from the extremity of the body, and from which it issues, when about to acquire wings, through a neatly-cut, circular aperture. Next in order, as Phylloxera enemies, may be mentioned the Ladybirds Cochinella), especially certain small dark-brown species belonging to the genus Scymnus, and whose young, thickly covered with white and evenly-shorn tufts of a cottony secretion, are frequently found at their good work within the galls. Pillowing these may be mentioned, as auxiliaries, certain Syrphus-fly larvæ, which, being blind, go groping about among the eggs and young lice, which they seize and suck to
death. Also certain orange larvæ of a smaller two-winged fly (Leucopis); a few genuine bugs (Heteroptera), and notably the Insidious Flower-bug (Anthocoris insidiosus, Say, Fig. 6), and certain smaller Hymenopterous parasites.
The enemies known to attack the Phylloxera underground are, naturally enough, fewer in number. In one instance I have found a Scymnus larva at the work six inches below the surface, and there is a Syrphus fly (Pipiza radicum, W. and R., Fig. 7) whose larva lies underground and feeds both on the apple-tree-root louse, and on this
Root-louse Syrphus Fly.—a, larva; b, pupa; c, fly.
grape-root louse. Wonderful indeed is the instinct which teaches the blind larva to penetrate the soil in search of its prey; for the egg must necessarily be laid at the surface. But, though the underground enemies of its own class are few, I have discovered a mite which preys upon this root-inhabiting type, and which renders efficient aid in keeping it in check in this country. This mite (Tyroglyphus phylloxeræ Planchon and Riley, Fig. 8) belongs to the same genus as the cheese and meal mites (T. zivo, Linn.), and the species (T. entomophagus Laboulbène) which infests preserved insects, and is such a pest in cabinets.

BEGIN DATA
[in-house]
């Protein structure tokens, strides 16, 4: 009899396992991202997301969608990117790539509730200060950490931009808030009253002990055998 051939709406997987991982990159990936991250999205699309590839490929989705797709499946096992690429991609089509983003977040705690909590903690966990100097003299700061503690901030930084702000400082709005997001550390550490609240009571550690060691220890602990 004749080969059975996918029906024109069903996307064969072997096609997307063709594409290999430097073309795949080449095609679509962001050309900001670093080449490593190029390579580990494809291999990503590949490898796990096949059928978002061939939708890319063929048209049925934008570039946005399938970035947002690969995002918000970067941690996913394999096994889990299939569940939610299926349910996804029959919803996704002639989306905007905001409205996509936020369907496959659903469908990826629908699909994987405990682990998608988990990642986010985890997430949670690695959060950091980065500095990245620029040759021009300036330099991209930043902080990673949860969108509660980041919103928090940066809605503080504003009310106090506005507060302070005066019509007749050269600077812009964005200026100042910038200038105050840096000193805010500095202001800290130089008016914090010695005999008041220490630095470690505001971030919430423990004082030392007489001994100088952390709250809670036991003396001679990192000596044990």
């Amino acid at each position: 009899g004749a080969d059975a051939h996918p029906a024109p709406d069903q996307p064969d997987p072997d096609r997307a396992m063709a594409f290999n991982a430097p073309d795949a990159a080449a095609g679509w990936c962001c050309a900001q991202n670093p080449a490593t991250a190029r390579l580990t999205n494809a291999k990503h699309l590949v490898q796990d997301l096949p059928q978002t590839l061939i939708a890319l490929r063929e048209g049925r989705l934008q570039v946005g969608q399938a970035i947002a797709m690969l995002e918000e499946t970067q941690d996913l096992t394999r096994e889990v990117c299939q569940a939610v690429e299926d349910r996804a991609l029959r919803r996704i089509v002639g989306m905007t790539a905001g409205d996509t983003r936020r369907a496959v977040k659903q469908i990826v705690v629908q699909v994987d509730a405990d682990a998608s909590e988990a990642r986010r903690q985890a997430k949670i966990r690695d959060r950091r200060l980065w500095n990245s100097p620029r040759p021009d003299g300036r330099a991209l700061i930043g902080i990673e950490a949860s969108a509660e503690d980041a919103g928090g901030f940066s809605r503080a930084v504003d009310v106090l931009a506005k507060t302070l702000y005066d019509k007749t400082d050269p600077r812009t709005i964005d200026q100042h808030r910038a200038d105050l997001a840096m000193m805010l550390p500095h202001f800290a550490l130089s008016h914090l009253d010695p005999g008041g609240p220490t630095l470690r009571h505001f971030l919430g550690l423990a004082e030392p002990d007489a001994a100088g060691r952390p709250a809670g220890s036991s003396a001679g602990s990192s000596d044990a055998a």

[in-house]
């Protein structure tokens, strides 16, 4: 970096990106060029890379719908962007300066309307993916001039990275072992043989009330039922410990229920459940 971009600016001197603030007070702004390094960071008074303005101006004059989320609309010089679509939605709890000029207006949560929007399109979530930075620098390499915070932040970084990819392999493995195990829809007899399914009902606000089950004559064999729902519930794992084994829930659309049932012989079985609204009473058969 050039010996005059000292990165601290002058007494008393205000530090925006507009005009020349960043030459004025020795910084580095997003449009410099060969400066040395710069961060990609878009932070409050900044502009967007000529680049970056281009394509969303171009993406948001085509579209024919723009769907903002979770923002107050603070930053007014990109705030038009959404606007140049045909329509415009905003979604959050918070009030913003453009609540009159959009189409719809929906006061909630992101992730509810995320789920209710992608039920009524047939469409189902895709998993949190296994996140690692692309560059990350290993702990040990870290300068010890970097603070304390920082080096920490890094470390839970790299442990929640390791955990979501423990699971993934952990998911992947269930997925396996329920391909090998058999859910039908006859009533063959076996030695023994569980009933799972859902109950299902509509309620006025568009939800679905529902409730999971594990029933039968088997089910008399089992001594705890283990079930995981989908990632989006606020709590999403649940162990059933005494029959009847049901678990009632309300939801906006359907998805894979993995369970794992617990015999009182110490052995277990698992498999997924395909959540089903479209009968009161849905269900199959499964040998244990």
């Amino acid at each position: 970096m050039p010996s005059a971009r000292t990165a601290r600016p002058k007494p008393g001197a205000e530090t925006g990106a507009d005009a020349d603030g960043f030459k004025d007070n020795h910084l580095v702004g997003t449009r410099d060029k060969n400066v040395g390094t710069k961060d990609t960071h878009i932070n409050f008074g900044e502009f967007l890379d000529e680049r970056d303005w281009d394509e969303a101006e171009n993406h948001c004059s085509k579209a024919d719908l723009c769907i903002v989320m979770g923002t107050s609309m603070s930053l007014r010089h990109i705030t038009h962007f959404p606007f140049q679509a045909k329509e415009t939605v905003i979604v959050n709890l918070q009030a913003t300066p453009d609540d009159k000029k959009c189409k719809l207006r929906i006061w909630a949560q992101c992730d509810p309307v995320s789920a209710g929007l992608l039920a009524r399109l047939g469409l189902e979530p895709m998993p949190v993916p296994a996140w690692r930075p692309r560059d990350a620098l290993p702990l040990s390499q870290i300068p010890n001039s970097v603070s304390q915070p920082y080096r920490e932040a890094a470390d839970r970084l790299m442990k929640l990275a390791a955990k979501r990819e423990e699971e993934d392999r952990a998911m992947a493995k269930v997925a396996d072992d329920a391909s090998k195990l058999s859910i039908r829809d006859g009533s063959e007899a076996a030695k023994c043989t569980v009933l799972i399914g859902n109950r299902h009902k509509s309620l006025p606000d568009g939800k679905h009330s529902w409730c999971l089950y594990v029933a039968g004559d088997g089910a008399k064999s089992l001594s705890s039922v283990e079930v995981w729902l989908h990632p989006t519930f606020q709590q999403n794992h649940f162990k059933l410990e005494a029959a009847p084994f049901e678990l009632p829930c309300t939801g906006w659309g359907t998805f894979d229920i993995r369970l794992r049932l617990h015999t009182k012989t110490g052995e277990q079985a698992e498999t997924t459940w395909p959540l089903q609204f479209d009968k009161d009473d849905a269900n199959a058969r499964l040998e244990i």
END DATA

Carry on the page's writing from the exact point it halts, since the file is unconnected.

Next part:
Phylloxera Mite.—a, dorsal; b, ventral view of female; c, mouth-parts magnified; d, f, g, h, forms of tarsal appendages; e, veutral tubercles of male.
Direct Remedies.—The leaf-lice, which do not play such an important part in the disease as was at first supposed, may be controlled with sufficient ease by a little care in destroying the first galls which appear, and in pruning and destroying the terminal growth of infested vines later in the season. The root-lice are not so easily reached. As the effort will be according to the exigency, we may very naturally look to France for a direct remedy, if ever one be discovered. But, of all the innumerable plans, patented or non-patented, that have been proposed, of all the many substances that have been experimented with, under the stimulus of a large national reward, no remedy has yet been discovered which gives entire satisfaction, or is applicable to all conditions of soil. Nor is it likely that such a remedy ever will be discovered. A large majority of the remedies proposed, such as the planting of Madia saliva among the vines, or inoculating them with the essence of Eucalyptus globulus, are, upon their face, absurd. These we will pass by, and briefly mention only those which have been more or less productive of good.